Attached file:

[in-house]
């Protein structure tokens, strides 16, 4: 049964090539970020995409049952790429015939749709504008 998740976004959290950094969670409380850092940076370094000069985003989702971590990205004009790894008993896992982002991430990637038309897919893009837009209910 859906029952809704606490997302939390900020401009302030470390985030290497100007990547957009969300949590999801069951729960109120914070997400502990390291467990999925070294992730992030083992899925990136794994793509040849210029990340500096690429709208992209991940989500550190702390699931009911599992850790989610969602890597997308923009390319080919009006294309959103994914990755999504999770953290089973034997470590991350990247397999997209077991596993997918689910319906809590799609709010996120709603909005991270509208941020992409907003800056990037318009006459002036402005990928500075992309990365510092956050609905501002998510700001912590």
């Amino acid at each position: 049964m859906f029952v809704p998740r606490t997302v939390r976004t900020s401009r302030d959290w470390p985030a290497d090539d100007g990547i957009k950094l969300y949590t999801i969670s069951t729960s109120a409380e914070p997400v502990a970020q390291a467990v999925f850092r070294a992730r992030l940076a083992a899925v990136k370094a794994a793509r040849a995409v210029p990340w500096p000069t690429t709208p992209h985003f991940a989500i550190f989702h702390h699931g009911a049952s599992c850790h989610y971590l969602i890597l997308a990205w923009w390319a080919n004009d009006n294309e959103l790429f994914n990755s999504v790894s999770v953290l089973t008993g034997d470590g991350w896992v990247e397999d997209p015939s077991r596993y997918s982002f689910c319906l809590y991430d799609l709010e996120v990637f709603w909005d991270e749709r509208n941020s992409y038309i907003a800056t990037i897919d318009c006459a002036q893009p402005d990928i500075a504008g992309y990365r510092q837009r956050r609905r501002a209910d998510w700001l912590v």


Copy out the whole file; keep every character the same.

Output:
[in-house]
């Protein structure tokens, strides 16, 4: 049964090539970020995409049952790429015939749709504008 998740976004959290950094969670409380850092940076370094000069985003989702971590990205004009790894008993896992982002991430990637038309897919893009837009209910 859906029952809704606490997302939390900020401009302030470390985030290497100007990547957009969300949590999801069951729960109120914070997400502990390291467990999925070294992730992030083992899925990136794994793509040849210029990340500096690429709208992209991940989500550190702390699931009911599992850790989610969602890597997308923009390319080919009006294309959103994914990755999504999770953290089973034997470590991350990247397999997209077991596993997918689910319906809590799609709010996120709603909005991270509208941020992409907003800056990037318009006459002036402005990928500075992309990365510092956050609905501002998510700001912590």
């Amino acid at each position: 049964m859906f029952v809704p998740r606490t997302v939390r976004t900020s401009r302030d959290w470390p985030a290497d090539d100007g990547i957009k950094l969300y949590t999801i969670s069951t729960s109120a409380e914070p997400v502990a970020q390291a467990v999925f850092r070294a992730r992030l940076a083992a899925v990136k370094a794994a793509r040849a995409v210029p990340w500096p000069t690429t709208p992209h985003f991940a989500i550190f989702h702390h699931g009911a049952s599992c850790h989610y971590l969602i890597l997308a990205w923009w390319a080919n004009d009006n294309e959103l790429f994914n990755s999504v790894s999770v953290l089973t008993g034997d470590g991350w896992v990247e397999d997209p015939s077991r596993y997918s982002f689910c319906l809590y991430d799609l709010e996120v990637f709603w909005d991270e749709r509208n941020s992409y038309i907003a800056t990037i897919d318009c006459a002036q893009p402005d990928i500075a504008g992309y990365r510092q837009r956050r609905r501002a209910d998510w700001l912590v």